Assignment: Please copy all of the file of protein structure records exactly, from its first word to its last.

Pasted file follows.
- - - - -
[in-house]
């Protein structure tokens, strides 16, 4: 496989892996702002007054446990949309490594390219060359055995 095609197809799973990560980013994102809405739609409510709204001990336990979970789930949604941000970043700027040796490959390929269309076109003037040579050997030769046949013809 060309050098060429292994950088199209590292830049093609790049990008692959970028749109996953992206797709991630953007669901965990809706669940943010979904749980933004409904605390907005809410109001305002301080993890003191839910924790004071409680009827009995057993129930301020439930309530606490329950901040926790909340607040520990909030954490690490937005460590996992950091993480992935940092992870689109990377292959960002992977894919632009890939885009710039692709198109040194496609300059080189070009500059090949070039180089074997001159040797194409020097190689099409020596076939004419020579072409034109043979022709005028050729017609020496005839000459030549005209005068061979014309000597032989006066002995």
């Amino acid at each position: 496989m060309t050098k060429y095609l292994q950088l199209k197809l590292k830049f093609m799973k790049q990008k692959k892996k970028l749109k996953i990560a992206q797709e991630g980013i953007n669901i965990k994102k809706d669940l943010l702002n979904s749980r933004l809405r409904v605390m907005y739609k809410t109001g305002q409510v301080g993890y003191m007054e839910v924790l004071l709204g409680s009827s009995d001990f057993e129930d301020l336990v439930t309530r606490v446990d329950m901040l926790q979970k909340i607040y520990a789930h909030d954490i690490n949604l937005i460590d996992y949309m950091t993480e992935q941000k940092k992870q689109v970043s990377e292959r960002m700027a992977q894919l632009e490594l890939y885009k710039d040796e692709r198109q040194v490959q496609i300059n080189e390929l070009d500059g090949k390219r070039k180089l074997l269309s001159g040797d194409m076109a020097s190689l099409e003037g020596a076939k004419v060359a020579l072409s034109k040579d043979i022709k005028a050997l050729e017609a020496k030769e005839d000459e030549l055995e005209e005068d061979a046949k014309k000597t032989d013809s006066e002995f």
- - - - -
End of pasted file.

[in-house]
């Protein structure tokens, strides 16, 4: 496989892996702002007054446990949309490594390219060359055995 095609197809799973990560980013994102809405739609409510709204001990336990979970789930949604941000970043700027040796490959390929269309076109003037040579050997030769046949013809 060309050098060429292994950088199209590292830049093609790049990008692959970028749109996953992206797709991630953007669901965990809706669940943010979904749980933004409904605390907005809410109001305002301080993890003191839910924790004071409680009827009995057993129930301020439930309530606490329950901040926790909340607040520990909030954490690490937005460590996992950091993480992935940092992870689109990377292959960002992977894919632009890939885009710039692709198109040194496609300059080189070009500059090949070039180089074997001159040797194409020097190689099409020596076939004419020579072409034109043979022709005028050729017609020496005839000459030549005209005068061979014309000597032989006066002995």
């Amino acid at each position: 496989m060309t050098k060429y095609l292994q950088l199209k197809l590292k830049f093609m799973k790049q990008k692959k892996k970028l749109k996953i990560a992206q797709e991630g980013i953007n669901i965990k994102k809706d669940l943010l702002n979904s749980r933004l809405r409904v605390m907005y739609k809410t109001g305002q409510v301080g993890y003191m007054e839910v924790l004071l709204g409680s009827s009995d001990f057993e129930d301020l336990v439930t309530r606490v446990d329950m901040l926790q979970k909340i607040y520990a789930h909030d954490i690490n949604l937005i460590d996992y949309m950091t993480e992935q941000k940092k992870q689109v970043s990377e292959r960002m700027a992977q894919l632009e490594l890939y885009k710039d040796e692709r198109q040194v490959q496609i300059n080189e390929l070009d500059g090949k390219r070039k180089l074997l269309s001159g040797d194409m076109a020097s190689l099409e003037g020596a076939k004419v060359a020579l072409s034109k040579d043979i022709k005028a050997l050729e017609a020496k030769e005839d000459e030549l055995e005209e005068d061979a046949k014309k000597t032989d013809s006066e002995f």